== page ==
Google Fiber Looking To Expand To 9 New Markets

The markets in green either currently offer Google Fiber or are in the process of building the network. The markets in red are the possible expansion cities for Google Fiber.

The markets in green either currently offer Google Fiber or are in the process of building the network. The markets in red are the possible expansion cities for Google Fiber.

While lawmakers hungry for cable industry dollars have been trying to fight the growth of third-party fiberoptic service providers, the folks at Google continue their slow expansion of Google Fiber service with the news today that the company hopes to bring Fiber to nine new metro areas.

Google launched Fiber in Kansas City and recently began expanding service to customers in Austin, TX, and Provo, Utah. And according to an announcement made earlier today, the company is in discussions to bring the gigabit broadband service to the following areas (cities in parentheses would be included within that metro area, according to Google):

Atlanta (Avondale Estates, Brookhaven, College Park, Decatur, East Point, Hapeville, Sandy Springs, Smyrna)
Phoenix (Scottsdale, Tempe)
San Jose (Santa Clara, Sunnyvale, Mountain View, Palo Alto)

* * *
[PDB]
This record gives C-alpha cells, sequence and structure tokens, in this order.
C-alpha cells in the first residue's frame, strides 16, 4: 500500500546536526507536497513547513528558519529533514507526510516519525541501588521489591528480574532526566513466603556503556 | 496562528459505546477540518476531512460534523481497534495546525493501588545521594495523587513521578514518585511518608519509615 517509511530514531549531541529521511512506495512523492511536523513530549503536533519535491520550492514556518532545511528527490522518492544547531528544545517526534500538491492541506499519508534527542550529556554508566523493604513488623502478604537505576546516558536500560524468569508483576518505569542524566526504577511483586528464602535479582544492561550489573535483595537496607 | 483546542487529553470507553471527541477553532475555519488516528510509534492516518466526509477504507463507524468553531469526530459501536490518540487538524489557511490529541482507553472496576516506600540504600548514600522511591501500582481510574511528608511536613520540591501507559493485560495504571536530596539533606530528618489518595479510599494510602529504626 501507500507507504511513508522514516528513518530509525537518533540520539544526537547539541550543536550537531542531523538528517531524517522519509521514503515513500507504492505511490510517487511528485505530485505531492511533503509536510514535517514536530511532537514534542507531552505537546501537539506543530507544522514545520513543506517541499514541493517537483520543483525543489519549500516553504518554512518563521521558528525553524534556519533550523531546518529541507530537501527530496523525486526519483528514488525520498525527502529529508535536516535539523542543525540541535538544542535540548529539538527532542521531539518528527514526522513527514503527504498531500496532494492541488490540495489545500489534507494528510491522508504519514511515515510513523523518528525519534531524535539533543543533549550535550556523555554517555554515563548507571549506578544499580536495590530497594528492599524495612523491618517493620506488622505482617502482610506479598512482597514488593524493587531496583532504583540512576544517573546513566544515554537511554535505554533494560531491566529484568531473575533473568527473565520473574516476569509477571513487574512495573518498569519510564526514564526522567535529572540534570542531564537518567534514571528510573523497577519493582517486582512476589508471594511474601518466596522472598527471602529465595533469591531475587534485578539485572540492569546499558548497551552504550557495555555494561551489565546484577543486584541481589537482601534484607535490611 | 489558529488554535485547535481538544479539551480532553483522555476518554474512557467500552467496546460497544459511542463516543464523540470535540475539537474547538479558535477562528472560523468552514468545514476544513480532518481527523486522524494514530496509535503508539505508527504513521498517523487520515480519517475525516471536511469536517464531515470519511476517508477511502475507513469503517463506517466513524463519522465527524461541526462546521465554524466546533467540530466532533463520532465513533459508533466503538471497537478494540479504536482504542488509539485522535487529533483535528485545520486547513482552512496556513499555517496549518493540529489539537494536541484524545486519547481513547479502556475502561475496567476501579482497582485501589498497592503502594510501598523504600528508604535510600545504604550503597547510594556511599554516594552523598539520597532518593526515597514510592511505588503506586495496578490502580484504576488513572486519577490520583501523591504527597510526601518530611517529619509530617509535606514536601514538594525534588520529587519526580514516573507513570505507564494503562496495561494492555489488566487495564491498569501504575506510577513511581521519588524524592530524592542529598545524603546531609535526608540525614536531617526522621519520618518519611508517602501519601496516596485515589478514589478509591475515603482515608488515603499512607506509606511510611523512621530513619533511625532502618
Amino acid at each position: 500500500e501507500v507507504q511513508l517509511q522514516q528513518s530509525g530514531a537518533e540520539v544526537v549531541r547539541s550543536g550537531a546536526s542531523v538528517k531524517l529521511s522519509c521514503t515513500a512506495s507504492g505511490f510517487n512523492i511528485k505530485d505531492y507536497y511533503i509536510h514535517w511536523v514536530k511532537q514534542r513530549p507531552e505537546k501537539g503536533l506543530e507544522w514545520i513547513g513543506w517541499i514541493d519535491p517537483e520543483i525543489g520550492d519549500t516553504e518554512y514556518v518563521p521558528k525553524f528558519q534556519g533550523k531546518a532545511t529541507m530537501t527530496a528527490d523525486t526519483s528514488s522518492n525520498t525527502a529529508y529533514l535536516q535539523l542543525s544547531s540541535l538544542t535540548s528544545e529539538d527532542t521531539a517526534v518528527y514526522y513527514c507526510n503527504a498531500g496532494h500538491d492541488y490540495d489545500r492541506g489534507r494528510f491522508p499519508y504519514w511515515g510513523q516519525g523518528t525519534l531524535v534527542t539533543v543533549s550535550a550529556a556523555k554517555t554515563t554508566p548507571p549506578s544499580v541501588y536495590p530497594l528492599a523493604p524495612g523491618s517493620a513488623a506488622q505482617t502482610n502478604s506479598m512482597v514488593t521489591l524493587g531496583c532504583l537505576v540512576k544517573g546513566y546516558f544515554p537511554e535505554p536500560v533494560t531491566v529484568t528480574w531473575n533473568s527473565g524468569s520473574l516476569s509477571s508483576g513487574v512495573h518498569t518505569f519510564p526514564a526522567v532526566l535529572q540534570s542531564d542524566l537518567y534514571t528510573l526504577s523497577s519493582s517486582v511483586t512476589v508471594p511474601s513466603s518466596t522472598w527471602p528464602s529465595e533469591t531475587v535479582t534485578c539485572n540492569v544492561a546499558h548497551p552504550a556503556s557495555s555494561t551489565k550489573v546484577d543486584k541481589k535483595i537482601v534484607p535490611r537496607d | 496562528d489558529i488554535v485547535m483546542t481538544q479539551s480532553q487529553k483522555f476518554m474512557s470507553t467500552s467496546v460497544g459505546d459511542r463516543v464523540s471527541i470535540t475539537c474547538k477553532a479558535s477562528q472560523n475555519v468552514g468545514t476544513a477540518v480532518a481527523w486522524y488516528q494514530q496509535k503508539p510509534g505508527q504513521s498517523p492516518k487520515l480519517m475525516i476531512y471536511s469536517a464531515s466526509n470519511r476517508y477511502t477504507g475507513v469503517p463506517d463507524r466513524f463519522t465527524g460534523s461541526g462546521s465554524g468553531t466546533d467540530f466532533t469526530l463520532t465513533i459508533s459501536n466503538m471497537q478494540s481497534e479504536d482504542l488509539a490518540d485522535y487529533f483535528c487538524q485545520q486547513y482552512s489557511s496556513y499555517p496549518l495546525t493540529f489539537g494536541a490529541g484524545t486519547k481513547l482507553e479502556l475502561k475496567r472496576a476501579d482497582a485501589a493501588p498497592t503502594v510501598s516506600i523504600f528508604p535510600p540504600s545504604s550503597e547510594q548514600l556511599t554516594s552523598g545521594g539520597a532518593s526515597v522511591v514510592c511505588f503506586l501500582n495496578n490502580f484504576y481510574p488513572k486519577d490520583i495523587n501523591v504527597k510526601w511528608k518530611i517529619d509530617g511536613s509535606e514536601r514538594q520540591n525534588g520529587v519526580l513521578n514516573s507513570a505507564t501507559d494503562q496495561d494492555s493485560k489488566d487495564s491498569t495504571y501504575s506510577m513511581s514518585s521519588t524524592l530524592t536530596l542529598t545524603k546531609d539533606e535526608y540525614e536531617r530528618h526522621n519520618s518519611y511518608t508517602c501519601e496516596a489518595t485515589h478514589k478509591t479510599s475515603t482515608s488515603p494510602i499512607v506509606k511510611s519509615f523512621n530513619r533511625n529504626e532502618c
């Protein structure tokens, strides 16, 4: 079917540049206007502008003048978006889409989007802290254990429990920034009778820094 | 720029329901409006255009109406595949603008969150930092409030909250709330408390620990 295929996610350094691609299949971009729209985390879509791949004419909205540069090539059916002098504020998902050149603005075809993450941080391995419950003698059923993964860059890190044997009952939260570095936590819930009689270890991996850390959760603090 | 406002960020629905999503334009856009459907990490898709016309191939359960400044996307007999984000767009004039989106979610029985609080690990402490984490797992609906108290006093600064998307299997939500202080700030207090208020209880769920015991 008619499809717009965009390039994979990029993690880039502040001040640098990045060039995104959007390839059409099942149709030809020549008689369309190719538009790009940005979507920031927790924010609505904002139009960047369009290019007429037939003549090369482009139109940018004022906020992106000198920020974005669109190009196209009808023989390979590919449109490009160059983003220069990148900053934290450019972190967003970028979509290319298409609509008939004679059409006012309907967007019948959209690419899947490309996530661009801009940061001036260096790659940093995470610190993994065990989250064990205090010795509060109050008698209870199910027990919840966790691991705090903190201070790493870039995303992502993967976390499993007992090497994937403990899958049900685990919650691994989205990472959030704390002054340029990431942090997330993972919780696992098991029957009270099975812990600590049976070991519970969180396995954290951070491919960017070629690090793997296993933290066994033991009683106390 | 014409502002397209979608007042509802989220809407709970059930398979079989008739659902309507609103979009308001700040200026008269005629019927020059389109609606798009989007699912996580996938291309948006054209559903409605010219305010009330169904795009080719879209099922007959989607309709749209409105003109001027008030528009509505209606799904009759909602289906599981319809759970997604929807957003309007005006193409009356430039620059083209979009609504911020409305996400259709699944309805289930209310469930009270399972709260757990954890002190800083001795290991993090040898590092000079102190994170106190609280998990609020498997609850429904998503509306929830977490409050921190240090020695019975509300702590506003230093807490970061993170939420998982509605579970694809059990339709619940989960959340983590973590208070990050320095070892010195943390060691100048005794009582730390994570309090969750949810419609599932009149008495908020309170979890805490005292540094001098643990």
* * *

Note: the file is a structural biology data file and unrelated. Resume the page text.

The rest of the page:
Charlotte
Raleigh-Durham (Carrboro, Cary, Chapel Hill, Garner, Morrisville,
Portland (Beaverton, Hillsboro, Gresham, Lake Oswego, Tigard)
Nashville (Davidson)
San Antonio
Salt Lake City

The company cautions that there are possible speedbumps in the way and it may not be able to make deals in each of these markets, or in each city and town within those markets.

“We aim to provide updates by the end of the year about which cities will be getting Google Fiber,” writes Google. “Between now and then, we’ll work closely with each city’s leaders on a joint planning process that will not only map out a Google Fiber network in detail, but also assess what unique local challenges we might face.”

Google claims that even those cities with which it is unable to reach an agreement could ultimately benefit from the review process.

“[C]ities who go through this process with us will be more prepared for us or any provider who wants to build a fiber network,” explains the Internet titan.

Read Comments1

Edit Your Comment

  1. theoriginalcatastrophegirl says:

    i wonder if they will extend that to a mile outside city limits…. if not, my sister might get google fiber and i wouldn’t.
    actually pretty happy with TWC today, but only on the subject of money and customer service, not speed offerings. they offer up to 50mbps in my area, and i had 20mbps on a promotional rate. it expired, the bill came in and i called and asked to be downgraded to 15mbps since i no longer have roommates and don’t feel i need the extra speed. the retention agent offered me the speed i had at $20 off for another year or 15mbps for $30 off for a year. no hassle, no haggle.
    but man if they offered fiber or a better infrastructure, i’d be sorely tempted to take it at any cost